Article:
resources will be
Priority 38. Solid waste management will be made effective, domestic waste management will be
evaluated as a whole, and the method of sanitary landfill will be preferred.

                                                                                            Waste management
                                                                                            plans at national
                                                                                            and regional level
                                                                                            will be completed.
Measure 85.                                                                                 Institutional
Solid waste management                                                                      capacity building
                                                  Ministry of Interior,
will be made effective, and      Ministry of                                                and public
                                                  SPO, Bank of            End of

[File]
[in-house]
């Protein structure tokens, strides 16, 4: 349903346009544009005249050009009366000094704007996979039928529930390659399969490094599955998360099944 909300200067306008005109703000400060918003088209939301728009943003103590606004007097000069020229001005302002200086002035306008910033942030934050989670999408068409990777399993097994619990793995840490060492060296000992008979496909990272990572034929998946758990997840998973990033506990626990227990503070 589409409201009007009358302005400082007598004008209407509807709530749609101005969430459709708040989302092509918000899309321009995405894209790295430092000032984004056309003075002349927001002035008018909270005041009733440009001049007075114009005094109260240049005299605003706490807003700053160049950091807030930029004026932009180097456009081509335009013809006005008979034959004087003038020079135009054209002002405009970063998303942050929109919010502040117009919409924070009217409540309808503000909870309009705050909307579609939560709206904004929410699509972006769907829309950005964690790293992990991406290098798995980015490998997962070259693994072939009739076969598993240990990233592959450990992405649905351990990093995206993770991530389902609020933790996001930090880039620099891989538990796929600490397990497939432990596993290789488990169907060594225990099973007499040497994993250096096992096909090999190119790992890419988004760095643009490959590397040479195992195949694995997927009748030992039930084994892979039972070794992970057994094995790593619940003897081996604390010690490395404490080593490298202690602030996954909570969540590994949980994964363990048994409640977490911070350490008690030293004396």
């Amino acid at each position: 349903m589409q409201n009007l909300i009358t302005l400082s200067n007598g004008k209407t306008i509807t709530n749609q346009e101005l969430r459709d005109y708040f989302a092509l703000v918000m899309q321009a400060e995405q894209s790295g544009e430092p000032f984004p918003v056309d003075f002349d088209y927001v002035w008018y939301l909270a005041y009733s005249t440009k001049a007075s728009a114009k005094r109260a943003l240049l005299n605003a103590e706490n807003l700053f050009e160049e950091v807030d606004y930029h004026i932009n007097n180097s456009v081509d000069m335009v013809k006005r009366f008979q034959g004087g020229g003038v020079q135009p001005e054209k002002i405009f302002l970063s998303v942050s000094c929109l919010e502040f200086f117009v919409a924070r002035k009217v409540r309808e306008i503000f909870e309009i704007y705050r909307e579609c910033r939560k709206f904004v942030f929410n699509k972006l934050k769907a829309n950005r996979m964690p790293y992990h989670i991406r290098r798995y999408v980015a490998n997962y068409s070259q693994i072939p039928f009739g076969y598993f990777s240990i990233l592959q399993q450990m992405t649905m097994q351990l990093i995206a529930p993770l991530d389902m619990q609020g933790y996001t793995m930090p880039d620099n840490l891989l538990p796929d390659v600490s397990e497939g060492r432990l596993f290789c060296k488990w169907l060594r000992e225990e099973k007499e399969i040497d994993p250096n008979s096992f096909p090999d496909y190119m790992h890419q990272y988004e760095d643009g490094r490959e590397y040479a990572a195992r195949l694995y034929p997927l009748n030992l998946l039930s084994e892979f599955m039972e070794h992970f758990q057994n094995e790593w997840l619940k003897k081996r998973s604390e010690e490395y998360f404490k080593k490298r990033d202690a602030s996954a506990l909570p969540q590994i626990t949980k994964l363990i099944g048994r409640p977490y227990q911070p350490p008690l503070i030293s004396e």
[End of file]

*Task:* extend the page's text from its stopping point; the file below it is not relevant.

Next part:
sanitary landfill method         Environment                                                awareness raising
                                                  Provinces,              December
based on union model will        and Forestry                                               studies will be
be preferred for disposal of                                                                carried out to bring
domestic wastes.                                                                            those solid wastes,
                                                                                            which can be
                                                                                            recycled, into the
                                                                                            economy by
                                                                                            separating them at
                                                                                            its source.
Priority 39. Capacity of the municipalities will be enhanced on planning, preparing projects, realizing
and operating urban infrastructure services for environment protection.